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The Takeaway: Biden’s Yemen envoy wants more than ‘nice words’ from Iran

  • September 22, 2022

NEW YORK — Buried in Iranian President Ebrahim Raisi’s speech before the UN General Assembly Wednesday was a call for “constructive talks” between Yemeni groups.

Raisi’s speech, which slammed the United States and downplayed hopes for a revived nuclear agreement, occurred against a backdrop of protests across Iran over the death of Mahsa Amini in custody after being arrested for a hijab violation.

Therefore, few may be paying attention to the Iranian president’s passing reference to Yemen.

Speaking with Al-Monitor on the sidelines of the United Nations summit, US Special Envoy for Yemen Timothy Lenderking said he remains skeptical of “Iranian behavior and actions, not matching rhetoric.”

Instead, “what I’m very focused on is ensuring that Iran’s behavior toward Yemen moves in a constructive direction,” Lenderking said.

Since early April, a UN-mediated truce has brought relative calm to Yemen after more than seven years of heavy fighting between the Iran-aligned Houthi movement and the Saudi-backed Yemeni government. The truce, which is set to expire on Oct. 2, earned a brief mention in President Joe Biden’s UN General Assembly address on Wednesday.

“We’ll continue to back the UN-mediated truce in Yemen, which has delivered precious months of peace to people that have suffered years of war,” Biden said.

Biden has made ending the war in Yemen, once dubbed the world’s biggest humanitarian crisis, a top priority. He appointed Lenderking as envoy in February 2021.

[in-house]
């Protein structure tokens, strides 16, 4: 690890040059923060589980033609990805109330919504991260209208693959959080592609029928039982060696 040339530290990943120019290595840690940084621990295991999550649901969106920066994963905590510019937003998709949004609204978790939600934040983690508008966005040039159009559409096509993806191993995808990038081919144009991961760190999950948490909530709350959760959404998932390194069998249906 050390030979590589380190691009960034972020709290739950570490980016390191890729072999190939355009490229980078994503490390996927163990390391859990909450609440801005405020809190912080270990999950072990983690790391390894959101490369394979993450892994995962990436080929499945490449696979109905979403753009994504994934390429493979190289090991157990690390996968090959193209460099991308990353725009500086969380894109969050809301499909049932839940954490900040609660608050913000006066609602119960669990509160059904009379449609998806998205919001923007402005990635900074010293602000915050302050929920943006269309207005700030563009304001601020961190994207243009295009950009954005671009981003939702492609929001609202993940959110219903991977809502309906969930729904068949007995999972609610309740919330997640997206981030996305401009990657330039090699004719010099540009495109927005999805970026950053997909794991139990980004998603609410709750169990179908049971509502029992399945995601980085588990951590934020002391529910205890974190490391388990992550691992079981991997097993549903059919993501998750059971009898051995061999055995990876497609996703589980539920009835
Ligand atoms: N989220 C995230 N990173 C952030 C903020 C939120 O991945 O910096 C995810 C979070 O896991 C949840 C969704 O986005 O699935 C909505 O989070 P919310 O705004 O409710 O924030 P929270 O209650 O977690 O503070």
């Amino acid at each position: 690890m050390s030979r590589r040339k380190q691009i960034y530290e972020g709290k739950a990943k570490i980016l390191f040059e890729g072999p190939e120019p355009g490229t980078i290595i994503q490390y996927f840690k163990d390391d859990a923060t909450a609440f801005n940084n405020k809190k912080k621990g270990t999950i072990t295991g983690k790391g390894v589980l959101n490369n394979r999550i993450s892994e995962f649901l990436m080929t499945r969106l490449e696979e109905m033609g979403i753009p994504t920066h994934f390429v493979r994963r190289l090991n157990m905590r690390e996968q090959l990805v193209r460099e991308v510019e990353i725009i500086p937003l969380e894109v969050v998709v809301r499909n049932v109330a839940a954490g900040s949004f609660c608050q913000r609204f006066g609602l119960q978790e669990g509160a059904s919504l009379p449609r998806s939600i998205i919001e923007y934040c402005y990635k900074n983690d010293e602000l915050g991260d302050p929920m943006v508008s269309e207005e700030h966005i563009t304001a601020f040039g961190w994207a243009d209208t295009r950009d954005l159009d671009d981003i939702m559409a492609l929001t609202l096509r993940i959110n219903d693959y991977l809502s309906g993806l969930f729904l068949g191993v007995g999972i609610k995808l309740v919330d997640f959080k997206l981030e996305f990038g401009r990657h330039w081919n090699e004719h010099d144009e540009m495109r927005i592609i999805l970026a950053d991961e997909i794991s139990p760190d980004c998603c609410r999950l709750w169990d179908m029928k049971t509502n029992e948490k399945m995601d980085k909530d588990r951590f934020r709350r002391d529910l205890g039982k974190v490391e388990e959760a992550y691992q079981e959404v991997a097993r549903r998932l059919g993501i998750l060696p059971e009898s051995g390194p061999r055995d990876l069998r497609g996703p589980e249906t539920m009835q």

In terms of words, Iran seems to have turned a page in recent months, backing the UN– (and US-) brokered cease-fire. “The Islamic Republic supports the cease-fire that will lead to complete peace,” Raisi told Mahdi al-Mashat, the chairman of Yemen’s Supreme Political Council, during a phone call in June.

Lenderking noted the more positive statements from Iran, but called on Wednesday for Iran’s words to match its actions: “We would like to see their nice words met with actual implementation,” he said earlier Wednesday at a press briefing.

The special envoy noted that Iran continues to send weapons and Islamic Revolutionary Guard Corps (IRGC) fighters into the impoverished country to help the Houthis in their war effort.

“The presence of IRGC personnel is something that we feel is very inconsistent with Iran’s stated goal of supporting a political resolution of the conflict,” Lenderking said. “Working to demilitarize their presence would be something that is extremely positive.”

Tehran says it provides political support to the Houthis, but denies sending them weapons.

Joining Raisi in the Iranian delegation to New York this week are Foreign Minister Hossein Amir-Abdollahian and Iran’s deputy foreign minister-turned-top nuclear negotiator Ali Bagheri Kani.

The Iranians don’t deal directly with the Americans on Yemen, and won’t be meeting with Lenderking this week. But as with the nuclear talks, the United States has its intermediaries with whom it can pass messages.